Property Owners, Providers Bank on the Gig

Property owners and providers serving planned communities also see the value of broadband connections.

Speaking on the Great Communities panel, representatives of the Whisper Valley and Walsh Ranch communities explained how fiber-based broadband makes their communities attractive to buyers.

Working with Google Fiber, Whisper Valley delivers 1 Gbps to each home in its community in Austin, Texas. Besides offering smart-home and energy services, the company sees broadband as a key amenity, particularly for telecommuters who require broadband to conduct daily work.

Kara Weinstein, homeowners association and lifestyle director for Whisper Valley, said potential home buyers tell her broadband is at the top of their priority lists in considering new homes.

“A third of all the people I talk to about Whisper Valley are looking specifically for communities that have dependable, fast internet service,” she said. Weinstein added, “If our EcoSmart system, which includes geothermal [heat pumps] and solar panels, is our bones, high-speed internet service is our nervous system.”

A similar trend is taking place at the Walsh development in Fort Worth, Texas. As the development’s lead service provider, Frog offers consumers a low-cost migration path to 10G. “Every home is connected at a minimum of 2 Gbps, and we offer residential upgrades of up to 10 Gbps for less than $200 a month per resident,” said Michael Voll, CEO of Frog.

Additionally, Frog equipped the Walsh community with small cells to support future 5G deployments.

“We’re not just focused on the wireline side,” Voll said. “We’re working with the wireless providers on deploying small-cell nodes throughout the community for 5G coverage and building for the future.”

The company uses high-speed connections to enable services such as telehealth, musical playgrounds and an augmented-reality map of the community.

Voll said the endgame for its wireline and wireless technology is to empower members of the Walsh community by “creating a place that will inspire human innovation for every resident and every business.”


Run Muni Networks Like Businesses, Not Like City Hall

A community that wants to run a network business must realize that good business practices, not politics, should rule decision-making. In other words, municipal network operators must have clearly developed operational plans.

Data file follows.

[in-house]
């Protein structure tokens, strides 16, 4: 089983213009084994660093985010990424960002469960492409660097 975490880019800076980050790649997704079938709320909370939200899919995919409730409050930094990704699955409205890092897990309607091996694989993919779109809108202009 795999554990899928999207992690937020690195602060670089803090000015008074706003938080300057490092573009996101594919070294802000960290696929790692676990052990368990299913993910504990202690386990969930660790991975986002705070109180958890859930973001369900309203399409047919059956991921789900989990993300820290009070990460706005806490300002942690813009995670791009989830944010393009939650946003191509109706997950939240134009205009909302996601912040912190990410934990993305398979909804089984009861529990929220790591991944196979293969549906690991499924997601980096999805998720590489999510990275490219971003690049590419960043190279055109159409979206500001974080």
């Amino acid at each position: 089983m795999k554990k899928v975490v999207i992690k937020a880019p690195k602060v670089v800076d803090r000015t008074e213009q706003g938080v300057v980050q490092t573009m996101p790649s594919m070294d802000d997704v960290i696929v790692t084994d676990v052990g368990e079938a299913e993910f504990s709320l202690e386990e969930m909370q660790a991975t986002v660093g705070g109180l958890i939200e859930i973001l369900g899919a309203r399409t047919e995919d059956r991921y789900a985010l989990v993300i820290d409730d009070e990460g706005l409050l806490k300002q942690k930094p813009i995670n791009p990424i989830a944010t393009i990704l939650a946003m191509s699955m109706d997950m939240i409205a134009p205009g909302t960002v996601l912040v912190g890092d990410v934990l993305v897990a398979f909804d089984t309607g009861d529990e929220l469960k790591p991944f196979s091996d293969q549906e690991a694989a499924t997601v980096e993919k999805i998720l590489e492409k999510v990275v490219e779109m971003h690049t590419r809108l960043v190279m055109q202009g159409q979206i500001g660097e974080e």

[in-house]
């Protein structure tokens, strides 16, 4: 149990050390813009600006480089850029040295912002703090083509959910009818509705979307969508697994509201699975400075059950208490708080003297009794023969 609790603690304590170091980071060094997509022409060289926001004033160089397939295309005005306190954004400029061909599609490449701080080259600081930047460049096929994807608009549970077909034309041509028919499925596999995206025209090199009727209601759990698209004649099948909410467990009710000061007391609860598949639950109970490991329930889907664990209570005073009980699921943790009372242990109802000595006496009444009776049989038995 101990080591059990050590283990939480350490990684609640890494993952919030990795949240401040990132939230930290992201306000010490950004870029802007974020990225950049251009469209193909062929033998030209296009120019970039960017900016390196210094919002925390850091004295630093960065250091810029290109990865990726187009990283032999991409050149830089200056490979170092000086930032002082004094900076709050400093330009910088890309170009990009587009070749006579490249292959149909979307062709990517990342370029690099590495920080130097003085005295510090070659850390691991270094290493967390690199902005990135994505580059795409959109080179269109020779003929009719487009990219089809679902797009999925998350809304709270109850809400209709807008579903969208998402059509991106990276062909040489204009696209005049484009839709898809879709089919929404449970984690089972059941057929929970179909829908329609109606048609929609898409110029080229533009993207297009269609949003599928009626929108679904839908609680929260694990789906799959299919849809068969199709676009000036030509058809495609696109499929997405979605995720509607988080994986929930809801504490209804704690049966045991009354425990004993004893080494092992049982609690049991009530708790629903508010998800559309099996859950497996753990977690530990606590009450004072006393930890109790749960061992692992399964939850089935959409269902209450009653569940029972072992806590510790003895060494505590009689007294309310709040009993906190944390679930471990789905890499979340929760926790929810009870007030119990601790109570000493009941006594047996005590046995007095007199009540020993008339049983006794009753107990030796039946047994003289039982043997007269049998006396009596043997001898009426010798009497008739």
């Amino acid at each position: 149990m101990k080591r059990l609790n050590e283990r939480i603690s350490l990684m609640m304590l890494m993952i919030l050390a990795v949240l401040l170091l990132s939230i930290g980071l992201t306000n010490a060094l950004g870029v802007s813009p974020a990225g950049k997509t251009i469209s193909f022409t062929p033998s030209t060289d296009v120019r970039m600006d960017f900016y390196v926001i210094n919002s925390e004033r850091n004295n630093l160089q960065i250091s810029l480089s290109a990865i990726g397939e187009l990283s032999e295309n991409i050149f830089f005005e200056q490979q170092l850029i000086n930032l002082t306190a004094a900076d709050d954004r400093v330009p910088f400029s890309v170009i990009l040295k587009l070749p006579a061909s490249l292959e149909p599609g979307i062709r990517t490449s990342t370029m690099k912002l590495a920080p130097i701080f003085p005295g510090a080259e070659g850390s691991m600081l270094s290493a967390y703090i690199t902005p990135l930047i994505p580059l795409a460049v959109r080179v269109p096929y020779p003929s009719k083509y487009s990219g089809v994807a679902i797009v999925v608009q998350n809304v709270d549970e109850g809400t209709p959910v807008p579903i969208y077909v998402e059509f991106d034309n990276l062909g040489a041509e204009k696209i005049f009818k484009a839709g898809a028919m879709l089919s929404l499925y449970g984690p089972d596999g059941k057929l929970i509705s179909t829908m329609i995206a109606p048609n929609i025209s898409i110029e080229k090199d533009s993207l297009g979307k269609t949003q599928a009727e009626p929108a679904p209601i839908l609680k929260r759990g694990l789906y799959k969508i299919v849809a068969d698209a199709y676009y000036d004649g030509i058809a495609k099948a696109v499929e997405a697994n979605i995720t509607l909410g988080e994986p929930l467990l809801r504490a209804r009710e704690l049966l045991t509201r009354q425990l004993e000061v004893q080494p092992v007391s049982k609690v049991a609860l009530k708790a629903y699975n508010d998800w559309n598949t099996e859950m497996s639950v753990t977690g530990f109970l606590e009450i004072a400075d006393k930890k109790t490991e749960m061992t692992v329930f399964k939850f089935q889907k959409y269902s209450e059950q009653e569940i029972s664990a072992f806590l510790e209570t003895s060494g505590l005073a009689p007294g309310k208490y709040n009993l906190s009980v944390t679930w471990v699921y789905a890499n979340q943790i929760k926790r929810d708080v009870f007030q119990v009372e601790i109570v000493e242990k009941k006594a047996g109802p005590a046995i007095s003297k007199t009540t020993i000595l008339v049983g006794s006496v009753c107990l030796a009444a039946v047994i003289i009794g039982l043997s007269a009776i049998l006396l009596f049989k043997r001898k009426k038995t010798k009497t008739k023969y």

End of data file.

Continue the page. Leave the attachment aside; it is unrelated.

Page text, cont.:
Panelists in the Lessons Learned From Turnaround Communities session agreed that to overcome the perception that municipal networks are not feasible, community leaders must be willing to listen to new points of view.

Consider Highland, Illinois-based Highland Communication Services, a provider that offers residential customers 1 Gbps service for $70 a month. When Angela Imming became director of technology and innovation for the city of Highland, the municipal service provider faced the challenges of flat ARPU and inflated video fees. Imming said what kept Highland from moving forward was a lack of focus. “Our take rate was flat because we had not convinced people to leave the perch of Charter Communications,” she said. “The big question was, why were we doing this? As soon as we were able to find the answer, we refocused.”

Networks Are Different

Municipal providers must also learn that running a network effectively differs from running other town or
city operations.

Before hiring Don Patten as the general manager in 2014, MINET, a municipal provider that serves the cities of Monmouth and Independence, Oregon, faced issues with operations, billing, documentation and marketing.

Patten’s first order of business was to analyze how the business could be realigned and persuade the board to listen to new ideas.

“After realizing that MINET could be salvaged, one commitment I had to get from everybody involved was that members would be willing to listen to adult conversations and make the place efficient so we could get on with running the business,” Patten said.

A six-member board, three from each community, runs the municipal provider. “Unfortunately, whenever you have government involved in something, you have politics involved in it,” Patten said. “When you have politics involved in it, you have the need to candy coat everything. When you candy coat everything, that is the recipe for failure in our business.”

Imming noted that, besides getting its operations in order, Highland Communication Services had to persuade others that running a network is not like running a water department.

“For the city of Highland, one of the toughest barriers to overcome is that municipalities can build and operate a network, but it can’t be operated like city hall or the other utilities,” she said.

In Salisbury, North Carolina, network organizers had to overcome not only state legislature leaders but also incumbent providers that did not want a new competitor.

We had significant areas of the business population saying, ‘You don’t need to do this,’” said David Post, mayor pro tem for the city of Salisbury. “We also faced a massive PR campaign against us.”

Focus on Oversight, Expertise

Politics is only one challenge for municipal providers. Creating tight cost controls and marketing services correctly are also requirements for success.

To avoid problems, municipal providers need to exercise oversight of their financial processes and spending.

Utah-based open-access operator UTOPIA, which has seen its share of ups and downs throughout its existence, has found solid new ground and embarked on a new life, adding cities, retail providers and subscribers.